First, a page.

Sleep and its regulation in zebrafish

Sleep and its regulation in zebrafish Abstract The function of sleep remains a central enigma of modern biology, in spite of the obvious importance of sleep for normal physiology and cognition. The zebrafish has emerged as a promising new model for studying sleep, its changes with age, and the impact of sleep alterations on cognitive function. Recent studies of this diurnal vertebrate have provided new insights into the dual role of the pineal hormone melatonin and its receptors, regulating sleep in diurnal vertebrates through both homeostatic and circadian mechanisms. Research in zebrafish has also revealed interactions between melatonin and the hypocretin/orexin system, another important sleep-wake modulator. Future investigations should benefit from the conservation in zebrafish of mechanisms that regulate normal sleep, our extensive knowledge of their molecular biology, the availability of multiple transgenic and mutant phenotypes, and the feasibility of applying sensitive in vivo imaging techniques to record sleep-related neuronal activity in these optically transparent subjects. The established sensitivity of zebrafish to many pharmacological hypnotics should also contribute to the development of new, safe and effective sleep medications. http://www.deepdyve.com/assets/images/DeepDyve-Logo-lg.png Reviews in the Neurosciences de Gruyter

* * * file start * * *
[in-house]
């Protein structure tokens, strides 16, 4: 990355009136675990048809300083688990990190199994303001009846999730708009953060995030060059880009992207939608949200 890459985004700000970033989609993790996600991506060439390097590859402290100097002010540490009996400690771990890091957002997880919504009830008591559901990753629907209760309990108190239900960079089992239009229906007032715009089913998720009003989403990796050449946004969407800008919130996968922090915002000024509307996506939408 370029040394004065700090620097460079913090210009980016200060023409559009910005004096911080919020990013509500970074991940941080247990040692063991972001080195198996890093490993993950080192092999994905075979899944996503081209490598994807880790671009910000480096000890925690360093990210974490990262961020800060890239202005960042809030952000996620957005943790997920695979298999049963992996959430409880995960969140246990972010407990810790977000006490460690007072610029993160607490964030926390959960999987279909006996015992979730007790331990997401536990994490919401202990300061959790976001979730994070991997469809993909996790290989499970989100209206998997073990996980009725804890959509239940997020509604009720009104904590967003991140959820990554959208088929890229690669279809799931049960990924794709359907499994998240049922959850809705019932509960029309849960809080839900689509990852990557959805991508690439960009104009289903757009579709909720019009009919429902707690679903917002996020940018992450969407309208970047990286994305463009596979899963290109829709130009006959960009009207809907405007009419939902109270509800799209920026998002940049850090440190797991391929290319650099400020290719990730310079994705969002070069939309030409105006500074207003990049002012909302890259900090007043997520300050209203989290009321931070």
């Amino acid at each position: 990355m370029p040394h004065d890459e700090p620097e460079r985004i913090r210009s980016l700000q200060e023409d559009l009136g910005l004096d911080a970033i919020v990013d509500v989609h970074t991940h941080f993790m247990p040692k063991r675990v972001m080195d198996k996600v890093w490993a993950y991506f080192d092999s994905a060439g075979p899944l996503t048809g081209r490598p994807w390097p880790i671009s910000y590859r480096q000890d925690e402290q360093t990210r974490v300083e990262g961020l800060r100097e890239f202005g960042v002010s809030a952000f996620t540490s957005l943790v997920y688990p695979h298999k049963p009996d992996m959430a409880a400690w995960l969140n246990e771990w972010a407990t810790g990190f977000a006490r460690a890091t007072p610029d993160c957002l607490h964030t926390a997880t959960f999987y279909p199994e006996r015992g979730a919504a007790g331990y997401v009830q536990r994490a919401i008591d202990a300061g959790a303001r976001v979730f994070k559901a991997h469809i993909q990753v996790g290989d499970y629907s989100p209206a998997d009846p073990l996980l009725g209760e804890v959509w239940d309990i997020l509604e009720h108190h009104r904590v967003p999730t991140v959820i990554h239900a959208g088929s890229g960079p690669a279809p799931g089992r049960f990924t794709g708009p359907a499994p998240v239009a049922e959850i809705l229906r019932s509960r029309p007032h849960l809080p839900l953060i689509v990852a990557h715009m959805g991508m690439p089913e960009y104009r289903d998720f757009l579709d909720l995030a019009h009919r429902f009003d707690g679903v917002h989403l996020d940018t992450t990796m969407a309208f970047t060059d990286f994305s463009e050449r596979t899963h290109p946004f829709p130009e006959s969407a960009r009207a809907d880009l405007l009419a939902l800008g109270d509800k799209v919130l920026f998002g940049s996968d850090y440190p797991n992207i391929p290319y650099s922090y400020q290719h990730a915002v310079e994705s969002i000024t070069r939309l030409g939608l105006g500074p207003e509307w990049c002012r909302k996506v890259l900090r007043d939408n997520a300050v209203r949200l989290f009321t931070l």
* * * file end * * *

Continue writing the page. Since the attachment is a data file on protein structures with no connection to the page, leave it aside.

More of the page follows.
Sleep and its regulation in zebrafish

Reviews in the Neurosciences, Volume 22 (1) – Feb 1, 2011

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Publisher
de Gruyter
Copyright
Copyright © 2011 by the
ISSN
2191-0200
eISSN
2191-0200
DOI
10.1515/rns.2011.005
Publisher site
See Article on Publisher Site

Abstract

Abstract The function of sleep remains a central enigma of modern biology, in spite of the obvious importance of sleep for normal physiology and cognition. The zebrafish has emerged as a promising new model for studying sleep, its changes with age, and the impact of sleep alterations on cognitive function. Recent studies of this diurnal vertebrate have provided new insights into the dual role of the pineal hormone melatonin and its receptors, regulating sleep in diurnal vertebrates through both homeostatic and circadian mechanisms. Research in zebrafish has also revealed interactions between melatonin and the hypocretin/orexin system, another important sleep-wake modulator. Future investigations should benefit from the conservation in zebrafish of mechanisms that regulate normal sleep, our extensive knowledge of their molecular biology, the availability of multiple transgenic and mutant phenotypes, and the feasibility of applying sensitive in vivo imaging techniques to record sleep-related neuronal activity in these optically transparent subjects. The established sensitivity of zebrafish to many pharmacological hypnotics should also contribute to the development of new, safe and effective sleep medications.

Journal

Reviews in the Neurosciencesde Gruyter

Published: Feb 1, 2011

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